Most teachers and parents would admit that some kids thrive more than others in the classroom. Some of these differences can be attributed to issues such as poor attendance and learning disabilities, but it is no secret that poverty is often part of the problem. Children from economically disadvantaged backgrounds often come to school less socially and emotionally prepared than their peers, thwarting the best efforts of educators.

In his book Teaching with Poverty in Mind: What Being Poor Does to Kids’ Brains and What Schools Can Do About It, author Eric Jensen says that poverty calls for “smarter strategies, not resignation and despair.” Jensen debunks cultural myths about poverty, explains the underlying environmental and biological factors that are in play, and gives educators practical strategies to help their students succeed.

Poverty Impedes Healthy Social and Emotional Development

Early in his book, Jensen discusses the many challenges that children from families with low socioeconomic status (SES) tend to experience. They are more likely than their peers of higher SES to live in unstable, chaotic households in neighborhoods with higher rates of crime, more safety hazards, and less green space. Studies show that they tend to watch a greater amount of TV, spend less time outdoors, and have fewer cognitive enrichment opportunities than their higher-SES peers.

In addition, Jensen explains how depression, chemical dependence, and hectic work schedules are common among low-income parents, who tend to be more stressed out and less emotionally responsive to their children. This in turn undermines the strength of the parent-child attachment—a bond that predicts the quality of all future relationships. These and other factors, working in synergy, can result in social, emotional, and cognitive impairment in children, which can lead to the adoption of risky behaviors and a host of negative life experiences.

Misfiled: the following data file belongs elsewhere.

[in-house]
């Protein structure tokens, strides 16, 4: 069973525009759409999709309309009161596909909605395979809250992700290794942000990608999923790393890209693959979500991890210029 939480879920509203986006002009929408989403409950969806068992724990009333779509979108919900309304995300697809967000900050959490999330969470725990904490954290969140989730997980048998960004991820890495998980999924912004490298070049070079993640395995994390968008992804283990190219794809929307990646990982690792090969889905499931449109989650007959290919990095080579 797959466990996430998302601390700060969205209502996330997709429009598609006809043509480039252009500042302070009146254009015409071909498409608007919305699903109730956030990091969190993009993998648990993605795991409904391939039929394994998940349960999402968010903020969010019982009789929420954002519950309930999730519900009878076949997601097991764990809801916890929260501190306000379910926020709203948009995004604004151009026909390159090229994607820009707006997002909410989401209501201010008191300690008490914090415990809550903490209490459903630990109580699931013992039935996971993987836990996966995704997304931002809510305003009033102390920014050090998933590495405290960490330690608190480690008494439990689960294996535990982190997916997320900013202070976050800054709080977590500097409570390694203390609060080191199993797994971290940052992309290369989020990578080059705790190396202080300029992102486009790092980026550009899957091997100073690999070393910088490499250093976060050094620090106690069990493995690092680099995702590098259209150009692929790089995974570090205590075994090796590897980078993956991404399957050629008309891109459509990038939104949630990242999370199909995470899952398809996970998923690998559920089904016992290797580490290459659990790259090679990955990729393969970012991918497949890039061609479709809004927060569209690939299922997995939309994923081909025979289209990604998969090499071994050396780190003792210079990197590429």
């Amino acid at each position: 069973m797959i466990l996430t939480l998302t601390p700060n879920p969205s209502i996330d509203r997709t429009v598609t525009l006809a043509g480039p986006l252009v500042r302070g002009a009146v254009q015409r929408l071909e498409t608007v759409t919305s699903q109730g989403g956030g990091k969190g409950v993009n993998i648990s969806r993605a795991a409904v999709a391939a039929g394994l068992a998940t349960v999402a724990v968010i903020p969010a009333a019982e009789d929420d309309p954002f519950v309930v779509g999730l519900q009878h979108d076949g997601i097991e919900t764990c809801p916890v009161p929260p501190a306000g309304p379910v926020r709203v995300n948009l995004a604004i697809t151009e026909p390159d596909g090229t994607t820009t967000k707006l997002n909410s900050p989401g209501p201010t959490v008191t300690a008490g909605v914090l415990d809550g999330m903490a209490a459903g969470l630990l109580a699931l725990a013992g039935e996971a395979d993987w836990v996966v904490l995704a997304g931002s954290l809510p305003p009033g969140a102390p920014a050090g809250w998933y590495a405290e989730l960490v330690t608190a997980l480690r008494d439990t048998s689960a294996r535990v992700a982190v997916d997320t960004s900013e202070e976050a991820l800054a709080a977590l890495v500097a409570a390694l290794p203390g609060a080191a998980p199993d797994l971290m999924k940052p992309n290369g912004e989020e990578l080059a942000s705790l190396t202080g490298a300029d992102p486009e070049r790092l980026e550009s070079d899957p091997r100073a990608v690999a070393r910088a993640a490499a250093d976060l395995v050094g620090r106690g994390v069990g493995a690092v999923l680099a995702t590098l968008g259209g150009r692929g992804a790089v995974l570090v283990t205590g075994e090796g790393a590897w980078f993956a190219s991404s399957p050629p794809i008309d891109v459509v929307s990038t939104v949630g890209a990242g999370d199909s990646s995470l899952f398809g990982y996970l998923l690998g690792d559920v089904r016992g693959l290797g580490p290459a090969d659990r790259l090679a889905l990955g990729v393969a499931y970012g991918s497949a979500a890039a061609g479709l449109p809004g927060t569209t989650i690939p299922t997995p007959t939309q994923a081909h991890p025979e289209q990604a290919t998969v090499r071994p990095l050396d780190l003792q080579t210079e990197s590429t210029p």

Poverty Can Result in a Narrower Range of Emotional Responses

Low-SES children often come to school with a narrower range of appropriate emotional responses to the socially complex school environment. Jensen explains that from birth we are all hard-wired to experience six emotions—sadness, joy, disgust, anger, surprise, and fear—whereas other emotional responses (such as humility, shame, and compassion) are learned responses from caregivers. If we think of the range of emotions as the notes on an “emotional keyboard,” children who grow up in poverty may come to school able to play only a few notes.

Note: Above concept from Teaching With Poverty in MInd: What Being Poor Does to Kids Brains and What Schools Can Do About It by Eric Jensen. 

How do you teach humility, cooperation, empathy, and gratitude? Teachers need to model these qualities and skills in their classrooms, and give students opportunities to practice them. Jensen advises, “Give respect to students first, even when they seem least to deserve it.” Here is a sampling of Jensen’s recommendations:

  • Teach basic meet-and-greet skills early in the year by having students face one another, make eye contact, smile, and shake hands
  • Implement social and emotional skill-building programs
  • Avoid sarcasm and negative directives (e.g., “Don’t be a wise guy!”)
  • Embed turn-taking skills into class activities
  • Remind students to thank their classmates after working together collaboratively
  • Praise students’ efforts and celebrate achievements during each and every class

Jensen also offers some good news: Students do come to school with strong “relational” forces—the drive for reliable relationships, the need to “fit in” with their peers, and the desire to feel socially “important.” Jensen warns school administrators, “Do not dismiss the so-called ‘soft side’ of students’ lives, the social side. It runs their brains, their feelings, and their behaviors—and those three run cognition!” He adds, “When students feel socialized and accepted, they perform better academically.”

Strategies in Action

Teaching with Poverty in Mind offers numerous strategies for helping low-SES children succeed. Have you read this book and, if so, what strategies have you found valuable? What do you do in your school or classroom to improve students’ social and emotional skills? Please post your thoughts and comments below.*

* E-mail addresses will be kept confidential.

Don’t miss out—sign up here to receive our blog, Promote Prevent Perspectives, in a weekly email!